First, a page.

Once upon a time in Berkeley
Lookout Records’ co-founder documents his punk-rock past in new book
If you were paying attention to the periphery of the mainstream rock world in the 1990s, you likely heard about Lookout Records. The Berkeley punk label was perhaps most famous for being the original home of recent Rock and Roll Hall of Fame inductees Green Day, but its roster also included such seminal bands as Screeching Weasel, Operation Ivy and Neurosis.
The stranger-than-fiction story behind Lookout and its co-founder Larry Livermore, however, is a story that hasn’t yet been told in full. Livermore’s new book, How to Ru(i)n a Record Label, documents his wild ride, from escaping his native Detroit to founding Lookout Records from an off-the-grid cabin in remote Mendocino County to eventually walking away from the label as it morphed into a well-greased cog in the music-industry machine.
“My purpose in writing this wasn’t to create some sort of encyclopedic or definitive history,” Livermore said in a recent email interview. “It was to recount my own personal journey through a world I—at least for most of my life—would never have imagined visiting, let alone becoming a significant part of.”
For his part, Livermore is modest about Lookout’s role in music history—“I routinely run into major music fans, and reasonably sophisticated ones at that, who know little or nothing about Lookout and the scene it came out of,” he said, brushing aside the notion that Lookout was well-known outside of its corner of the music world. But what can’t be disputed is the role that the East Bay punk scene—cultivated and disseminated in large part by Lookout—had on challenging the status quo of punk rock. Along with 924 Gilman St., the long-running Berkeley punk venue that served as the de facto nexus of the East Bay scene, Lookout helped expand the scope of punk rock beyond its reactionary, in-your-face origins.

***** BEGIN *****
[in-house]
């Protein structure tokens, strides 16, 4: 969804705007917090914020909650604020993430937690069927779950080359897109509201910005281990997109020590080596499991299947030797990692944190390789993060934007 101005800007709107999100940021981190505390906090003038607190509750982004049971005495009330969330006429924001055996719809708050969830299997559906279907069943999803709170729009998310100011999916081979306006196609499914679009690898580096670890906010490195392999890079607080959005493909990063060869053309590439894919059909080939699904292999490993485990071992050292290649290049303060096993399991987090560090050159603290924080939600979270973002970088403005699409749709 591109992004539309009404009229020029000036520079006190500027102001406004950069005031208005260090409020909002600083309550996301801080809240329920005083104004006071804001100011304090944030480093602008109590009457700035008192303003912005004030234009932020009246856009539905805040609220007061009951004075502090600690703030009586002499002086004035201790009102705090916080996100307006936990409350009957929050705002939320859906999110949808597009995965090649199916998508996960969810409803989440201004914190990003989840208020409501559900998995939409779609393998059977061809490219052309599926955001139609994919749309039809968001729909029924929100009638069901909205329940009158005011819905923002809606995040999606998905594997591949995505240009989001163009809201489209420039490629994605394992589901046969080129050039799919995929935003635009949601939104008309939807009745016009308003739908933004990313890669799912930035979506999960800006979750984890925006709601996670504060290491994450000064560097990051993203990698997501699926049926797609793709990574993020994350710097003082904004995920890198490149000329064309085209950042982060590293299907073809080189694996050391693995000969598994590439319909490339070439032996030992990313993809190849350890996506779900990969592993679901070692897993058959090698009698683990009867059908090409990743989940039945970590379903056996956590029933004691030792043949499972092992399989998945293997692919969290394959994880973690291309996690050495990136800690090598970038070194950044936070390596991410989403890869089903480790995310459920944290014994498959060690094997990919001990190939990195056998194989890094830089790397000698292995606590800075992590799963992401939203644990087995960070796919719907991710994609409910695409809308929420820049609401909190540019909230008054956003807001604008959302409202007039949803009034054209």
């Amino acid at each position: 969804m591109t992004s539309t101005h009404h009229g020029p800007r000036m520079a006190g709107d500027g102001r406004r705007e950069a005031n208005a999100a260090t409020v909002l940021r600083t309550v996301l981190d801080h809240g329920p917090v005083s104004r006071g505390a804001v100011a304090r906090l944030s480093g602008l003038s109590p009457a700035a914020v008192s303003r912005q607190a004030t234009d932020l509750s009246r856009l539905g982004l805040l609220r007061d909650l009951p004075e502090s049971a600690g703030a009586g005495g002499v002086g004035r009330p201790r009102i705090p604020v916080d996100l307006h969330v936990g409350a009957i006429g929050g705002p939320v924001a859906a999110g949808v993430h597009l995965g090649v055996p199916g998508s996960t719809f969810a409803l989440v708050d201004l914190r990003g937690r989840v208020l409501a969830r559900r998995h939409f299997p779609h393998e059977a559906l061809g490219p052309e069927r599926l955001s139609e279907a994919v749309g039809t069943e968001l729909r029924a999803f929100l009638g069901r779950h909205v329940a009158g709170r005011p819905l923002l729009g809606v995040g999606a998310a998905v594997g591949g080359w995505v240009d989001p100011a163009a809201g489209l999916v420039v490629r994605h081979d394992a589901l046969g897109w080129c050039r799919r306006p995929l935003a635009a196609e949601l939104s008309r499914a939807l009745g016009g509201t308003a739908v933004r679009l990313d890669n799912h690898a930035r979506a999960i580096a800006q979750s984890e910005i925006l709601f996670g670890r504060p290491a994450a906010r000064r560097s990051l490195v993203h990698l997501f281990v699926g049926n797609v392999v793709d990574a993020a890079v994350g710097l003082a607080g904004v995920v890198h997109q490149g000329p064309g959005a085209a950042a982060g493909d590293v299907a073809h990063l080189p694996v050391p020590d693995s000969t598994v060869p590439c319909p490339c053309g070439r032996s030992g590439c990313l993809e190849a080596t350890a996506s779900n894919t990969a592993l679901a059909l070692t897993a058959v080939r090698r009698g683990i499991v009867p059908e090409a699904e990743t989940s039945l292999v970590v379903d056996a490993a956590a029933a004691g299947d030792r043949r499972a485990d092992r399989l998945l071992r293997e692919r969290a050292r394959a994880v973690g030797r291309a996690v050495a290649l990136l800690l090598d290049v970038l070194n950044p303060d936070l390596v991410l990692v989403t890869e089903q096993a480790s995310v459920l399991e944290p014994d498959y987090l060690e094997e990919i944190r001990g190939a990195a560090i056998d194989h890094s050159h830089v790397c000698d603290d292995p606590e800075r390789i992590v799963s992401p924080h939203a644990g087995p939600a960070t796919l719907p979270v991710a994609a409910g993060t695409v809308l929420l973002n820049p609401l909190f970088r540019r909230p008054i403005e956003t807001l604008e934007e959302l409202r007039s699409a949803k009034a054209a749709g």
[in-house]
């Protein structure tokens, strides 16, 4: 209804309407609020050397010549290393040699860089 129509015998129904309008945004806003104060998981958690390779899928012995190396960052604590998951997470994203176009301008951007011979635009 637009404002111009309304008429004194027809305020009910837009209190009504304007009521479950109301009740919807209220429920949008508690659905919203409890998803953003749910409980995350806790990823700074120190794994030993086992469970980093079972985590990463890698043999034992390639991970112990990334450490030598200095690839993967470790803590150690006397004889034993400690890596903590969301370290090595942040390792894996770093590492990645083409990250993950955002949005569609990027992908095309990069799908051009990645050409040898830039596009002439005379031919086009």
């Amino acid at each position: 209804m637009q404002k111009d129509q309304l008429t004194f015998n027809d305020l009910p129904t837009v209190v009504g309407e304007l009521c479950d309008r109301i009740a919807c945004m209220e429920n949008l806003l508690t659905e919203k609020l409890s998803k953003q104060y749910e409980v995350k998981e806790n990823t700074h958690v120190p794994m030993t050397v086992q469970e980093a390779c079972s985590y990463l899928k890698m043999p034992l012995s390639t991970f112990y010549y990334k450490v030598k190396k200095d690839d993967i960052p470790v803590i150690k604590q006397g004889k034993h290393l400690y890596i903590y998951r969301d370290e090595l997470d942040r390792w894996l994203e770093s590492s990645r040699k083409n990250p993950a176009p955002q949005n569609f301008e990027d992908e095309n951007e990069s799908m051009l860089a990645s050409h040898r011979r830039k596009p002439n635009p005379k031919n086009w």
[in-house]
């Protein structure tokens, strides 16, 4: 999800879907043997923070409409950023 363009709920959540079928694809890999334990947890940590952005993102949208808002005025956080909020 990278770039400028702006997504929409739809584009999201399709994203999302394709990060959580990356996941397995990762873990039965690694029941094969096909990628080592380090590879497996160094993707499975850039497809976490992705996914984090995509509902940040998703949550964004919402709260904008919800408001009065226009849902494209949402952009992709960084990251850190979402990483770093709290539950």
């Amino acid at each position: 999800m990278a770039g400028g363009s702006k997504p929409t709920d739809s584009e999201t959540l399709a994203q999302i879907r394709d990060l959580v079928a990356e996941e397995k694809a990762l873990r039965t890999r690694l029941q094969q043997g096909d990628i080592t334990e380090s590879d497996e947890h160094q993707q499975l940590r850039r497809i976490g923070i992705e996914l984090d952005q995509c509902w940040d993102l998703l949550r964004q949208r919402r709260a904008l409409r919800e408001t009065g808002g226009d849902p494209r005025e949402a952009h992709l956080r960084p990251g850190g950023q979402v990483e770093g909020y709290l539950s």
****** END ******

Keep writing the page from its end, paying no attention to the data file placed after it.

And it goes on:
“As Einstein liked to point out, it’s all relative. But I’d say that the Lookout/East Bay/Gilman scene was more constructive, creative and, yes, intelligent than punk had been during its earlier, more nihilistic days,” Livermore said. “I think the single most salient factor separating the East Bay scene from punk scenes that had come before it was the desire to build something of lasting value. While Lookout itself turned out not to stand the test of time, dozens of other labels at least partially inspired by it are still thriving.”
The book is more than a collective back-slap, however. Livermore pulls no punches in describing his often contentious relationship with others in the music scene and within his own label. He concedes that some of his opinions may differ from others involved.
“I’m not here to argue or to tell anyone else’s story,” he said. “This book is all about what it was like for me.”
Taking a page from his past, Livermore is currently on tour promoting How to Ru(i)n a Record Label in bookstores (including an appearance at The Bookstore in Chico Feb. 23). Although this will be Livermore’s first time stepping foot within the city limits, he’s no stranger to Chico, thanks to his time in the mountains during Lookout’s early days.
“When I lived in the wilderness, the lay of the land meant that the only TV signal we could pick up was from Chico,” remembered Livermore. “I tried to keep up with the news, all of which came by way of Chico. After a few years, I felt so familiar with the place that I felt like an honorary resident.”